The issue of cannabis in the workplace may have employers wondering what to do about employees who want to exercise their newly acquired rights as adults to –
“…use or cultivate or possess cannabis in private for his her personal consumption”.
The Con-Court has declared that it’s perfectly legal to “consume” cannabis – and presumably in its various forms. But it stopped short of permitting a free for all use anywhere with anyone you like. It has instead attempted to limit the places where you can use by saying you can use it –
“…in private and not in public”
The High Court in the Western Cape had previously legalised use but only in private “in a home or private dwelling.” But the Con-Court found there was no persuasive reason for this restriction. And in Judge Zondo’s words –
“…to the extent that the impugned provisions criminalise such cultivation, possession or use of cannabis, they limit the right to privacy.”
The key issue is the right to privacy. It’s this fundamental right in the Constitution which the Con-Court based its judgement on. “Privacy” refers to the privacy of the “person” as an individual. It doesn’t refer to a place like a public park or to particular context like a private wedding where the individual happens to be.
But the caveat to the constitutional right to privacy is that it’s not unlimited. It can be limited to the extent that it’s outweighed by the public interest. Both courts imposed limitations. The High Court’s decision sought to balance known considerations of public interest concerning dagga use (issues of morality and religious beliefs, risks to health and safety, addiction etc.) by ring-fencing use to a private home. The Con-Court also limited the right but not as much by scrapping the “private home” ring-fence and limiting use to “…in private”.
So what exactly does “…in private” mean? For now, the jury’s open – literally. The Con-Court said Parliament must come up with regulations to implement its decision within 24 months. In the meantime, the police will have a discretion to decide when use is “in private” in each case when they “catch” someone using dagga. Not a very comforting thought!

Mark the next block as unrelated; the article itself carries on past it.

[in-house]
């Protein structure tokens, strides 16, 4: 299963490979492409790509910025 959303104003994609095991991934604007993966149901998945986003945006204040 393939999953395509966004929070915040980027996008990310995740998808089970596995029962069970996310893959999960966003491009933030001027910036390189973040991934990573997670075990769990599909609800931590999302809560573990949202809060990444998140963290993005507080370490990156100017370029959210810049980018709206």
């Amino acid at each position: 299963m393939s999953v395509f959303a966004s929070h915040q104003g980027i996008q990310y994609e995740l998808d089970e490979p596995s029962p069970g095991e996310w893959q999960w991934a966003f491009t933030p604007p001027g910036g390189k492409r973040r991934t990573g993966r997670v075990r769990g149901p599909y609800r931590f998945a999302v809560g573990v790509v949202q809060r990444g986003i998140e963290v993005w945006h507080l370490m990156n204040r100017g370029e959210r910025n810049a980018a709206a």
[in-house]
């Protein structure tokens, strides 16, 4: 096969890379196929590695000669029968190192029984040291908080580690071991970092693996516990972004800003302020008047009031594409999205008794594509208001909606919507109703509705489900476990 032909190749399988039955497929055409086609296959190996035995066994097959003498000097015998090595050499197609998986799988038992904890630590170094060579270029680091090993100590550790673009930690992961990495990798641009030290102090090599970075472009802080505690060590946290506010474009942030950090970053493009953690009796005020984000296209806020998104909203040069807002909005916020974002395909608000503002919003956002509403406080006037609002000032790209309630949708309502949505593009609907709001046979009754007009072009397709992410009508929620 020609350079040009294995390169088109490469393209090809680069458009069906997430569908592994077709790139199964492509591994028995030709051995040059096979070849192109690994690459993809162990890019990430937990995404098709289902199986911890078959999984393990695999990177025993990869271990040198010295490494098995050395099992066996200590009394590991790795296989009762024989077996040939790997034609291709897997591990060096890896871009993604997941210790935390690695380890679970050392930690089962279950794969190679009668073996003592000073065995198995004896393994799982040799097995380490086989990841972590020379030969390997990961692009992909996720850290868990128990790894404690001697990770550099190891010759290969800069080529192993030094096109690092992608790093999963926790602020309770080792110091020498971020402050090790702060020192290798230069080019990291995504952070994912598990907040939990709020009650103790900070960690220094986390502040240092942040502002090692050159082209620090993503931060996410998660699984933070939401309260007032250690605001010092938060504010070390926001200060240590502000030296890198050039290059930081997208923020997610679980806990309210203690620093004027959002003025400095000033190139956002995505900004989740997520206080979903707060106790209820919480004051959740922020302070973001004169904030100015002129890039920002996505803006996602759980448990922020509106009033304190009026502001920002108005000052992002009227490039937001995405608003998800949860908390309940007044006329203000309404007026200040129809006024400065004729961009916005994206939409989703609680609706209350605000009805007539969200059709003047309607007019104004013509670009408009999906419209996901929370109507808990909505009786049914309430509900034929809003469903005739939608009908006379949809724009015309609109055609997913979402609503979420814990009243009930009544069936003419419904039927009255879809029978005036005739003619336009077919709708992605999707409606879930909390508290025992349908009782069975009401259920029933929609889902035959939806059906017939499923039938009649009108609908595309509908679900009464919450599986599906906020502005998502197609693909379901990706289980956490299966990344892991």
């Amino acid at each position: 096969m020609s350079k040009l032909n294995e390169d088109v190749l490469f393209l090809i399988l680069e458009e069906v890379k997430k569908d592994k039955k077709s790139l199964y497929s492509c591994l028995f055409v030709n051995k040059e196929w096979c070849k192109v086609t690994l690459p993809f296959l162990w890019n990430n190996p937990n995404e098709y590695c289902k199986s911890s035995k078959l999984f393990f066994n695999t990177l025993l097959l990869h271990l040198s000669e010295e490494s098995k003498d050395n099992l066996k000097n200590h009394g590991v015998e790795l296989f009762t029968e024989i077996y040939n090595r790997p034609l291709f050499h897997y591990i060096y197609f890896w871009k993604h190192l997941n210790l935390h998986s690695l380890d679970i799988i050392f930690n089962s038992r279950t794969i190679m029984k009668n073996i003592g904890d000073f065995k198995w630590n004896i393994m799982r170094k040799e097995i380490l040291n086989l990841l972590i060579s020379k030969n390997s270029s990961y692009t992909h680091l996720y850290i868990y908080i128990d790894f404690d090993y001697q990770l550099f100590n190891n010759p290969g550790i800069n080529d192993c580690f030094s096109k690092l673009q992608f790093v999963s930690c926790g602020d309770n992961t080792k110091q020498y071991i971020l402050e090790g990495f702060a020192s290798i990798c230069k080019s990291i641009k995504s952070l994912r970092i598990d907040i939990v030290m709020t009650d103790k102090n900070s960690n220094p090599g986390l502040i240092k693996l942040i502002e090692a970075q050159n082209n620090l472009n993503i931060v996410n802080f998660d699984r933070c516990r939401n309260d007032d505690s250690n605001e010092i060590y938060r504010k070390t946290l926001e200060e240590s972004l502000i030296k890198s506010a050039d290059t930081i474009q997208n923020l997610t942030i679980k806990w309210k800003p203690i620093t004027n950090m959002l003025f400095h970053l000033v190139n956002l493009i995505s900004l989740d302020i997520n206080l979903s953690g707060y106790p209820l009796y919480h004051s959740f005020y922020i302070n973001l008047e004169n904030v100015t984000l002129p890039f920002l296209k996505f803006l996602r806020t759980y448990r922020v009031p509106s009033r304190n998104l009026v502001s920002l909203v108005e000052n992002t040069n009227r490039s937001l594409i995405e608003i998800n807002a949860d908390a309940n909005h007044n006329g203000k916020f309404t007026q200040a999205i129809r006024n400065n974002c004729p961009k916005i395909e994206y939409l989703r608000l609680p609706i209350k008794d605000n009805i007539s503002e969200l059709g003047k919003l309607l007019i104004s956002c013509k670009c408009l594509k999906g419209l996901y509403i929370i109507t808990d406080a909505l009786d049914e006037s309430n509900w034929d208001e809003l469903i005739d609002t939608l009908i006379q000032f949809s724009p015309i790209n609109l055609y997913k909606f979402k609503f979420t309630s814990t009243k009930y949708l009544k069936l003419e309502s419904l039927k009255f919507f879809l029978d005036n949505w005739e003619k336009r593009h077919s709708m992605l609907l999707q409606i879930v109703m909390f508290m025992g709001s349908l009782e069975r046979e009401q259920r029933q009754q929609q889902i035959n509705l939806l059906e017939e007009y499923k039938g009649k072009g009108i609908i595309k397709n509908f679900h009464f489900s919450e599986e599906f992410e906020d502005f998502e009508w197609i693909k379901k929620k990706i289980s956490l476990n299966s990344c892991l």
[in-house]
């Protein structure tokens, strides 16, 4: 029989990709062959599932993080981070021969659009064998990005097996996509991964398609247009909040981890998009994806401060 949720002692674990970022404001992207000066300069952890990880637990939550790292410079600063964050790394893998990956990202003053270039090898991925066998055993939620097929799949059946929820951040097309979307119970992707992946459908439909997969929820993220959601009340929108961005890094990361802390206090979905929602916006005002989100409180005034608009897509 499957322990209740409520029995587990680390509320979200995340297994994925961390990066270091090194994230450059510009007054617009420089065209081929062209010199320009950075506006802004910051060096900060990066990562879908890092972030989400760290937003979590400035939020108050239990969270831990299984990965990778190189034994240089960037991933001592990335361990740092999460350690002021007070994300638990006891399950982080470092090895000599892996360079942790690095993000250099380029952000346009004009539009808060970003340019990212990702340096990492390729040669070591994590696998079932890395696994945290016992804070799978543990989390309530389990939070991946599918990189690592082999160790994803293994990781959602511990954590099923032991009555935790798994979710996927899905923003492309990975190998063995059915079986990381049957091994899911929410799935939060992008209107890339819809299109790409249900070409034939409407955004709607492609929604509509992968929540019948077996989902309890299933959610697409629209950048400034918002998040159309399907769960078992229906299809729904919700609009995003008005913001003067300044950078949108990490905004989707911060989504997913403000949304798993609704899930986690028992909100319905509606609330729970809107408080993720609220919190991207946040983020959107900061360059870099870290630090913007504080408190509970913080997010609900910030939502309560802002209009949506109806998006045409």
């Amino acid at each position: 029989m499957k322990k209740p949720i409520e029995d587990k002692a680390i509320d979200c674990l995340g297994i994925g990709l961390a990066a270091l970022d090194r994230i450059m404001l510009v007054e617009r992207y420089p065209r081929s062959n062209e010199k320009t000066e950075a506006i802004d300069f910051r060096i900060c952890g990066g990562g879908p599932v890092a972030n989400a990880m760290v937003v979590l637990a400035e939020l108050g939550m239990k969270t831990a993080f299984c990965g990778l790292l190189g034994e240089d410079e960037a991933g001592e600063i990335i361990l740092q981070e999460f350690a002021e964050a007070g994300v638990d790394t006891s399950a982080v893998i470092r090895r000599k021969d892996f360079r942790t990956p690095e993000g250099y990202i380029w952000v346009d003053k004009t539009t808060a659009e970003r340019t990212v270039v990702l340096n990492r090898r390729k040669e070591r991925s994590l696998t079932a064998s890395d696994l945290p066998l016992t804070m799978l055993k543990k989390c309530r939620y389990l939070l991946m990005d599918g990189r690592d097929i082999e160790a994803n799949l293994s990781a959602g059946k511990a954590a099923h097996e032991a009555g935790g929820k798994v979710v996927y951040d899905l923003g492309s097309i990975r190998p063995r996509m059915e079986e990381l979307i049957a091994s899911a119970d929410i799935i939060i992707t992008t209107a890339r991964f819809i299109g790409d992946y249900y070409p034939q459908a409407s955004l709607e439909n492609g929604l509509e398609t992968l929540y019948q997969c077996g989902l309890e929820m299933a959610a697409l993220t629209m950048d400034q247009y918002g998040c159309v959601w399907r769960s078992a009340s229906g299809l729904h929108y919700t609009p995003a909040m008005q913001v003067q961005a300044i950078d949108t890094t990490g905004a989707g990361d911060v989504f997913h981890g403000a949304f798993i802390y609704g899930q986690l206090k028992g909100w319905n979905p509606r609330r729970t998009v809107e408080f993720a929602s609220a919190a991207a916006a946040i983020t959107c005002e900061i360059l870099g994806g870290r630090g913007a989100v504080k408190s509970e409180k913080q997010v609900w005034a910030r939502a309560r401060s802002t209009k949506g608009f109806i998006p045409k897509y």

The upshot is that the Con-Court has opened up a whole range of other possible places or circumstances where it could be legal to consume cannabis. Would it include the workplace?
Yes – conceivably it could include the workplace. An employee would be protected if he is found at work with a small quantity of cannabis in his pocket for personal use – because it would qualify to be “in private”. More so if the employee found a private spot out of sight from other employees and on the employer’s private property to smoke a joint…in private.
However, an employer also has rights – and they have a public interest character to them. They include the interests of other employees, risks to safety, productivity etc.
And there are existing examples of how employers already limit individual rights in the workplace environment. Bans on guns or the use or possession of alcohol and drugs, including dagga in the workplace are already well accepted limitations on the rights to use them elsewhere. There’s no reason why the Con-Court judgement changes the legitimacy of such a policy just because it has added cannabis to the range of things an employee can do outside the workplace but not in it.
Effects and Testing
What about an employee who comes to work after using cannabis in private before or outside the workplace? How do you test if he or she is “stoned” at work? Employers already use biological blood tests to assess if an employee has consumed alcohol or drugs. Medical evidence shows that alcohol stays in the blood stream for about 24 hours and cannabis stays for much longer – for about 21 says. And employers have practical physical tests to easily assess if an employee is “under the influence” of alcohol or other “intoxicating substances”– bloodshot eyes, slurred speech, unstable etc.But it’s not so easy to assess if an employee who tests positive for using cannabis is “under the influence”. This calls a scientifically validated test to assess if an employee is stoned at work and thus liable for disciplinary action. Hopefully a generic test will emerge from the pending regulations.
TIP: An employer will still be entitled to apply its existing policies and rules, including tests, which prohibit and detect the use and possession of substances such as cannabis at the workplace. If an employer does not have an existing policy, it would be prudent to formulate one in consultation with employees so there’s no uncertainty. In the absence of a clear rule, employees may test the boundaries of their new found rights by lighting up at work.
See also the OHS Considerations on Cannabis